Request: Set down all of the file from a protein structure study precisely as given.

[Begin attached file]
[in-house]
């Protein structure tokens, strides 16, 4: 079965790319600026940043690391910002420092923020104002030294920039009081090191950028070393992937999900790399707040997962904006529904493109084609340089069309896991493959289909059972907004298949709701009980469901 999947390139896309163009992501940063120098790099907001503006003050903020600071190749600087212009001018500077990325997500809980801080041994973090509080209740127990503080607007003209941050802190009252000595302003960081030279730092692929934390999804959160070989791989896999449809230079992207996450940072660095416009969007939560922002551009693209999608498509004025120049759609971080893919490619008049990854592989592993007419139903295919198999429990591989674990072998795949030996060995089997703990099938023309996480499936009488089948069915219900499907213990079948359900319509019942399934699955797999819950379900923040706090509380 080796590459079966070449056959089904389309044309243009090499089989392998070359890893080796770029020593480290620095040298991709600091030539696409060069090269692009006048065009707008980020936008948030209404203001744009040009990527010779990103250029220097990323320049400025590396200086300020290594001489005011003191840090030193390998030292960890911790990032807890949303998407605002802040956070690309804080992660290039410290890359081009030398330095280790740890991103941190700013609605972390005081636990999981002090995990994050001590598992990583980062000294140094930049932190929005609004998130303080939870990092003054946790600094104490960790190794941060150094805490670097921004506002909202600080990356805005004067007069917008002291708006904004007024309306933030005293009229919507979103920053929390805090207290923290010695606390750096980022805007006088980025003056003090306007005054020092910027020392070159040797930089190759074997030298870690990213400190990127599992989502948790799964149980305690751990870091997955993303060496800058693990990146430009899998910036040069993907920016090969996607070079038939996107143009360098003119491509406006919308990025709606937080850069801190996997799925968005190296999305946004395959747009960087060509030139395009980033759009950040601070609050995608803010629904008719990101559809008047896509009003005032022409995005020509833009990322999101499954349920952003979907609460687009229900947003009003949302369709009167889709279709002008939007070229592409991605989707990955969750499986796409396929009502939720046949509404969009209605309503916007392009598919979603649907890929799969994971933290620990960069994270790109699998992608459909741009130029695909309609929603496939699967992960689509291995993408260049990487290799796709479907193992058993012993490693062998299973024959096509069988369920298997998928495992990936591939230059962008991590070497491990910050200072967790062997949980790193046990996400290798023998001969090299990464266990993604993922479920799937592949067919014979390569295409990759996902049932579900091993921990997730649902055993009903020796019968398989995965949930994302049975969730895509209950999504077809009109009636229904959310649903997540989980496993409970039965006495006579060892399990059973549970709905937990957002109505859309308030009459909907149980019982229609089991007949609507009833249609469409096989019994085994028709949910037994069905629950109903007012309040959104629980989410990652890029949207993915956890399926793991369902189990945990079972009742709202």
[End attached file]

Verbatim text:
[in-house]
């Protein structure tokens, strides 16, 4: 079965790319600026940043690391910002420092923020104002030294920039009081090191950028070393992937999900790399707040997962904006529904493109084609340089069309896991493959289909059972907004298949709701009980469901 999947390139896309163009992501940063120098790099907001503006003050903020600071190749600087212009001018500077990325997500809980801080041994973090509080209740127990503080607007003209941050802190009252000595302003960081030279730092692929934390999804959160070989791989896999449809230079992207996450940072660095416009969007939560922002551009693209999608498509004025120049759609971080893919490619008049990854592989592993007419139903295919198999429990591989674990072998795949030996060995089997703990099938023309996480499936009488089948069915219900499907213990079948359900319509019942399934699955797999819950379900923040706090509380 080796590459079966070449056959089904389309044309243009090499089989392998070359890893080796770029020593480290620095040298991709600091030539696409060069090269692009006048065009707008980020936008948030209404203001744009040009990527010779990103250029220097990323320049400025590396200086300020290594001489005011003191840090030193390998030292960890911790990032807890949303998407605002802040956070690309804080992660290039410290890359081009030398330095280790740890991103941190700013609605972390005081636990999981002090995990994050001590598992990583980062000294140094930049932190929005609004998130303080939870990092003054946790600094104490960790190794941060150094805490670097921004506002909202600080990356805005004067007069917008002291708006904004007024309306933030005293009229919507979103920053929390805090207290923290010695606390750096980022805007006088980025003056003090306007005054020092910027020392070159040797930089190759074997030298870690990213400190990127599992989502948790799964149980305690751990870091997955993303060496800058693990990146430009899998910036040069993907920016090969996607070079038939996107143009360098003119491509406006919308990025709606937080850069801190996997799925968005190296999305946004395959747009960087060509030139395009980033759009950040601070609050995608803010629904008719990101559809008047896509009003005032022409995005020509833009990322999101499954349920952003979907609460687009229900947003009003949302369709009167889709279709002008939007070229592409991605989707990955969750499986796409396929009502939720046949509404969009209605309503916007392009598919979603649907890929799969994971933290620990960069994270790109699998992608459909741009130029695909309609929603496939699967992960689509291995993408260049990487290799796709479907193992058993012993490693062998299973024959096509069988369920298997998928495992990936591939230059962008991590070497491990910050200072967790062997949980790193046990996400290798023998001969090299990464266990993604993922479920799937592949067919014979390569295409990759996902049932579900091993921990997730649902055993009903020796019968398989995965949930994302049975969730895509209950999504077809009109009636229904959310649903997540989980496993409970039965006495006579060892399990059973549970709905937990957002109505859309308030009459909907149980019982229609089991007949609507009833249609469409096989019994085994028709949910037994069905629950109903007012309040959104629980989410990652890029949207993915956890399926793991369902189990945990079972009742709202």